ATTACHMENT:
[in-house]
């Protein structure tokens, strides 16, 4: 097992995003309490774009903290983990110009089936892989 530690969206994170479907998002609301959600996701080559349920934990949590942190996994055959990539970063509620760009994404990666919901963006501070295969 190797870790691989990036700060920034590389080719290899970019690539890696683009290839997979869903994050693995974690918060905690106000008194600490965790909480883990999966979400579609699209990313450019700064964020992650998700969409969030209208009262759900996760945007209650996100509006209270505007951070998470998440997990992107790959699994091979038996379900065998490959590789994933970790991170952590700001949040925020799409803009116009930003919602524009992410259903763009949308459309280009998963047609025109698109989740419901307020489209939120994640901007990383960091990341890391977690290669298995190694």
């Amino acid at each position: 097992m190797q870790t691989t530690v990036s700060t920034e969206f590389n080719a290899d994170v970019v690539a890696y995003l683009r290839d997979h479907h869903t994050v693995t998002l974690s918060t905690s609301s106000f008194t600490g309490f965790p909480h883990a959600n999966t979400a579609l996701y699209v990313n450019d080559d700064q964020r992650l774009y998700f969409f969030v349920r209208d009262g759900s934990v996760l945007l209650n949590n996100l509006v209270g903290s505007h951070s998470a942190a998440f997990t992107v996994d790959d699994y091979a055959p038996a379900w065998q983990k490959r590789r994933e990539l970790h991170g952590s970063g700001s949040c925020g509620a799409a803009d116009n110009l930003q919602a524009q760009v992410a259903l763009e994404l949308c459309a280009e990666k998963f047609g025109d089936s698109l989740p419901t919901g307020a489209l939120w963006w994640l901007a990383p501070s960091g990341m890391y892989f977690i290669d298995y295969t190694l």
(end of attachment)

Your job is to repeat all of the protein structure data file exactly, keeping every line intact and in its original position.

[in-house]
């Protein structure tokens, strides 16, 4: 097992995003309490774009903290983990110009089936892989 530690969206994170479907998002609301959600996701080559349920934990949590942190996994055959990539970063509620760009994404990666919901963006501070295969 190797870790691989990036700060920034590389080719290899970019690539890696683009290839997979869903994050693995974690918060905690106000008194600490965790909480883990999966979400579609699209990313450019700064964020992650998700969409969030209208009262759900996760945007209650996100509006209270505007951070998470998440997990992107790959699994091979038996379900065998490959590789994933970790991170952590700001949040925020799409803009116009930003919602524009992410259903763009949308459309280009998963047609025109698109989740419901307020489209939120994640901007990383960091990341890391977690290669298995190694």
């Amino acid at each position: 097992m190797q870790t691989t530690v990036s700060t920034e969206f590389n080719a290899d994170v970019v690539a890696y995003l683009r290839d997979h479907h869903t994050v693995t998002l974690s918060t905690s609301s106000f008194t600490g309490f965790p909480h883990a959600n999966t979400a579609l996701y699209v990313n450019d080559d700064q964020r992650l774009y998700f969409f969030v349920r209208d009262g759900s934990v996760l945007l209650n949590n996100l509006v209270g903290s505007h951070s998470a942190a998440f997990t992107v996994d790959d699994y091979a055959p038996a379900w065998q983990k490959r590789r994933e990539l970790h991170g952590s970063g700001s949040c925020g509620a799409a803009d116009n110009l930003q919602a524009q760009v992410a259903l763009e994404l949308c459309a280009e990666k998963f047609g025109d089936s698109l989740p419901t919901g307020a489209l939120w963006w994640l901007a990383p501070s960091g990341m890391y892989f977690i290669d298995y295969t190694l």